A few excerpts from The Abundance of Less by Andy Couturier.
“Maybe to someone else this would be terrible. But to me, I spent fifteen years traveling, and I was so satisfied doing that, when I came to this village I could live like this—” He looks around [at the barn he converted to a home] with a deeply contented and thankful expression—“I felt like I pulled off something terrific. When I quit my job, I worried so much that my life would be terrible when I got old. And it turned out this good!"
Outside, the snow has turned to rain, and with it’s gentle sounds on the roof Nakamura lays out some old futons for me to sleep on. As my body begins to warm up the bedclothes, the familiar tranquility of the Japanese countryside settles over me again, and, with the sounds of the river below and the rain falling on the roof, I drift off to sleep.
In the morning, when I awake, Nakamura is already up and making breakfast. Out the windows, mists are gathering and drifting on the dark green cedar forest across the rainy valley, looking like nothing so much as an old Chinese ink painting. On the cookstove, Nakamura is making some sticky bread muffins in a set of stacked bamboo steamers over a wok full of boiling water. The crackle of kindling reminds me again of Nakamura’s wood-centered life. At the table he is cutting updates and other dried fruits to add to our sampa, the Tibetan staple food made from toasted barley flour, a chunk of butter, and in Nakamura’s case, Awa bancha tea, all of which is then mixed into a paste. It’s not what I usually have for breakfast, but it’s warm and tasty, and the dried fruit makes the meal particularly delicious.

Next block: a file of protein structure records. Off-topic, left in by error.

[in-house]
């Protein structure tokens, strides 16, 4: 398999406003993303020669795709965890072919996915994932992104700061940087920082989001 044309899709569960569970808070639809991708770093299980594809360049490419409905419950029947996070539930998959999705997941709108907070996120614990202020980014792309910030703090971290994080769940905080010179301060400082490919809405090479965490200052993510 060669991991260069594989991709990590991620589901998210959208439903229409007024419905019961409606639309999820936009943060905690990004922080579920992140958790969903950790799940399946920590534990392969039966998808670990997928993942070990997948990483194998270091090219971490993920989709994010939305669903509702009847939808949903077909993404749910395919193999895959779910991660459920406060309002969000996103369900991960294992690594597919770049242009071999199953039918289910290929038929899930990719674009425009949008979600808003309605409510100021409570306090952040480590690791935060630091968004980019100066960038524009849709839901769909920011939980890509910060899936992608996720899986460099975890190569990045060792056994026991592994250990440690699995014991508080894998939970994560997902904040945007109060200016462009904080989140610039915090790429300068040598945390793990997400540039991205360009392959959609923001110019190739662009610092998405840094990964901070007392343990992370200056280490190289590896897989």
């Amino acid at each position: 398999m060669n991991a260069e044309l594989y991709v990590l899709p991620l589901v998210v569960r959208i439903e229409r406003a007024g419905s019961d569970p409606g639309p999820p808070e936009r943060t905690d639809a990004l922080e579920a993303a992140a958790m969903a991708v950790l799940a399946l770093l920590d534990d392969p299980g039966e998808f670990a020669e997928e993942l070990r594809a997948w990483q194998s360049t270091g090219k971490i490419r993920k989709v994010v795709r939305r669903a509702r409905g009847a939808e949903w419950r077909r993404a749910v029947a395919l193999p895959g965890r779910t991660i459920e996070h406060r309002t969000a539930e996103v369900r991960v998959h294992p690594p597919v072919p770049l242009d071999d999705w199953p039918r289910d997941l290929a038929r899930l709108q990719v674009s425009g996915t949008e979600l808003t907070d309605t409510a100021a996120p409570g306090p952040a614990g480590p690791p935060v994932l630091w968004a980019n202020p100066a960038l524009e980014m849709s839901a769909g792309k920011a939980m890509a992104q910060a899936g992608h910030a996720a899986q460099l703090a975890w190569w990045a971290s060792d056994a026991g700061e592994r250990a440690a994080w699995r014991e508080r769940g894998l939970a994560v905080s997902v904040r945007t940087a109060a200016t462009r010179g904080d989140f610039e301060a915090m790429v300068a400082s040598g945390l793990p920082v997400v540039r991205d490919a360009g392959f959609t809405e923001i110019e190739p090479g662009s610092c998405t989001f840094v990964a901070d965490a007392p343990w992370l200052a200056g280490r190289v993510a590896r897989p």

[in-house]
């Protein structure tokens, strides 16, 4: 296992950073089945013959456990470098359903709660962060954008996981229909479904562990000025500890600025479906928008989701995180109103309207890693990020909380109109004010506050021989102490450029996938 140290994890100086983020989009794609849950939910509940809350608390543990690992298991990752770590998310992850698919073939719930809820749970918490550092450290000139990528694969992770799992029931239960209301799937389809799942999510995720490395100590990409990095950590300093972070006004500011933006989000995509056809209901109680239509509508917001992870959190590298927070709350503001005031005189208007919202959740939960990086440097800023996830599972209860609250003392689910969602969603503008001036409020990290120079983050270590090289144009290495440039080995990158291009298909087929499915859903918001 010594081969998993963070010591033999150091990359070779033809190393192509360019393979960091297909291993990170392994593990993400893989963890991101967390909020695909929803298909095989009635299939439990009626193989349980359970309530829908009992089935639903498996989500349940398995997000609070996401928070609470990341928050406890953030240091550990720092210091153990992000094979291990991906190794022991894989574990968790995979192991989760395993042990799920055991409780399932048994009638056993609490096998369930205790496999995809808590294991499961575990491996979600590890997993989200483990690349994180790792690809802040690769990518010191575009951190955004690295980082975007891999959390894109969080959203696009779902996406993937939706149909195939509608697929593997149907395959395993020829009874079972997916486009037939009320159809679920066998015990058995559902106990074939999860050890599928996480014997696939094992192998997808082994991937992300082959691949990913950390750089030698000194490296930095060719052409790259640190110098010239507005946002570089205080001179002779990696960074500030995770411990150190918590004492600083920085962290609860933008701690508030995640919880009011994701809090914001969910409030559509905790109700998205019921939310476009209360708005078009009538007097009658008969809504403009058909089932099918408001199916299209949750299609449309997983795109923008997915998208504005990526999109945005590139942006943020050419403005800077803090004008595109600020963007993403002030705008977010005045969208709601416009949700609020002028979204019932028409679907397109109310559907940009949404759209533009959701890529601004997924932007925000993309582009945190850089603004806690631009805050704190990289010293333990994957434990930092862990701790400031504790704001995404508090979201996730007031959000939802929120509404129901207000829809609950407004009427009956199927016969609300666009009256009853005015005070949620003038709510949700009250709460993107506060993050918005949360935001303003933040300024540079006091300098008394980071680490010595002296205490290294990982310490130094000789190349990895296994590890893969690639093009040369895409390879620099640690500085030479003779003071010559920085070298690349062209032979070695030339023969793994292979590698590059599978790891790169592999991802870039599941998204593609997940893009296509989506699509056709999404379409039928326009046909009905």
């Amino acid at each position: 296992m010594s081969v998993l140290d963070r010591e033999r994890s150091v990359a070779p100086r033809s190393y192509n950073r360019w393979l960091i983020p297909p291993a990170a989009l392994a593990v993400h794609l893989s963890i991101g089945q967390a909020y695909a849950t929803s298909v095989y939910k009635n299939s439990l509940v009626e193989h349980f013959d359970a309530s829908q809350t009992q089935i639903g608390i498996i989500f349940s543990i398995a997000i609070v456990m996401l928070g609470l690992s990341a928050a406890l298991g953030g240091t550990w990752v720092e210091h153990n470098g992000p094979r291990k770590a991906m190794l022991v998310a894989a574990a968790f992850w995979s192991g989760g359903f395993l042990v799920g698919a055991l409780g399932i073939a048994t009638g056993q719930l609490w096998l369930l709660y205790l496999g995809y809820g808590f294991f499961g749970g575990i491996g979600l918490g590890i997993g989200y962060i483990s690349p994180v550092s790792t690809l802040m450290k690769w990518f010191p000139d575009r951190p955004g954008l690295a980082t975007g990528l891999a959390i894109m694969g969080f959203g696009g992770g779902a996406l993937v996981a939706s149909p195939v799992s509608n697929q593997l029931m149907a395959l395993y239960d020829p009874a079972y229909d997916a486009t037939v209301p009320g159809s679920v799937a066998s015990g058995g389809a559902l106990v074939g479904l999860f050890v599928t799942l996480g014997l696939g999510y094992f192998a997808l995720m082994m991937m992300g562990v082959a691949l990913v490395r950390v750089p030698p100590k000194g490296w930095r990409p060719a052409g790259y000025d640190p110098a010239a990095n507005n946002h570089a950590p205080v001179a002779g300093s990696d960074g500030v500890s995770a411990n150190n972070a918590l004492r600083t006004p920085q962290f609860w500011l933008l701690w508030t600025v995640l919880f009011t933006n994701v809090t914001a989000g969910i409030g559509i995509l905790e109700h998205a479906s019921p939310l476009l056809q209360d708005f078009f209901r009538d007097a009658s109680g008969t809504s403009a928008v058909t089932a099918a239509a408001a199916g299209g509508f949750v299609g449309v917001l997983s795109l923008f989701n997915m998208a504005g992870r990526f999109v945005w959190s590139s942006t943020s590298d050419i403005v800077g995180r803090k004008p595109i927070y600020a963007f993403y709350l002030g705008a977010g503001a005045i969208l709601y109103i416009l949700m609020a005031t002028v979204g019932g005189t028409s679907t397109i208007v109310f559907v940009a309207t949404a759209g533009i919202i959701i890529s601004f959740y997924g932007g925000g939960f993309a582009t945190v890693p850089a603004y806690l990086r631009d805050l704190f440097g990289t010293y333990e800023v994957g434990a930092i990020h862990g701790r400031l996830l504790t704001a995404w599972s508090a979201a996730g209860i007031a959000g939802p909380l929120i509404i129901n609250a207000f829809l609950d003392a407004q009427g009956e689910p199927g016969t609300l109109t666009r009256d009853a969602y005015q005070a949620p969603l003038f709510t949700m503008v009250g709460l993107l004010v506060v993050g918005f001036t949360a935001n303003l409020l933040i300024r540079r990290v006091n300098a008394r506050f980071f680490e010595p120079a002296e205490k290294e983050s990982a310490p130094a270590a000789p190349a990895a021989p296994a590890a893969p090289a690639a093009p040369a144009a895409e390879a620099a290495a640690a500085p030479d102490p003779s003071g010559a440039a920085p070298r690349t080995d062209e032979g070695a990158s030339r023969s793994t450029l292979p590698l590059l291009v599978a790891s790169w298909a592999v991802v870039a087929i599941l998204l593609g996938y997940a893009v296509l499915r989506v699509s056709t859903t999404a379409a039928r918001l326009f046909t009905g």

I look outside, and it seems like it might just keep raining all day. I ask Nakamura what he usually does on days like today.
“Sometimes I carve woodblocks, or read, but mostly, when I have nothing to just stare into the fire.” he says his face showing an expression of a person in the movement of flames flickering their mesmerizing dance.
I raise my eyebrows, and then he says with a smile, “Doing nothing all day- it’s difficult at first. Being busy is a habit, and a hard one to break.”
But then I think that perhaps such a life—very little production, very little consumption—might be an important part of the solution to the world ecological crisis.
As we look out at the clouds on the far mountains, I ask Nakamura: “Do you feel that you are living a life of luxury?”
“Luxury? No, not luxury. It’s an ordinary life. But I do feel an abundance, a sense of plenty. A hundred years ago I would not have been able to choose what kind of life to live. I feel very lucky to be living in this age.”
— The Abundance of Less. Lessons in Simple Living from Rural Japan by Andy Courtier. From the chapter “A Woodblock Craftsman Discovers Hand Work and the Heart”.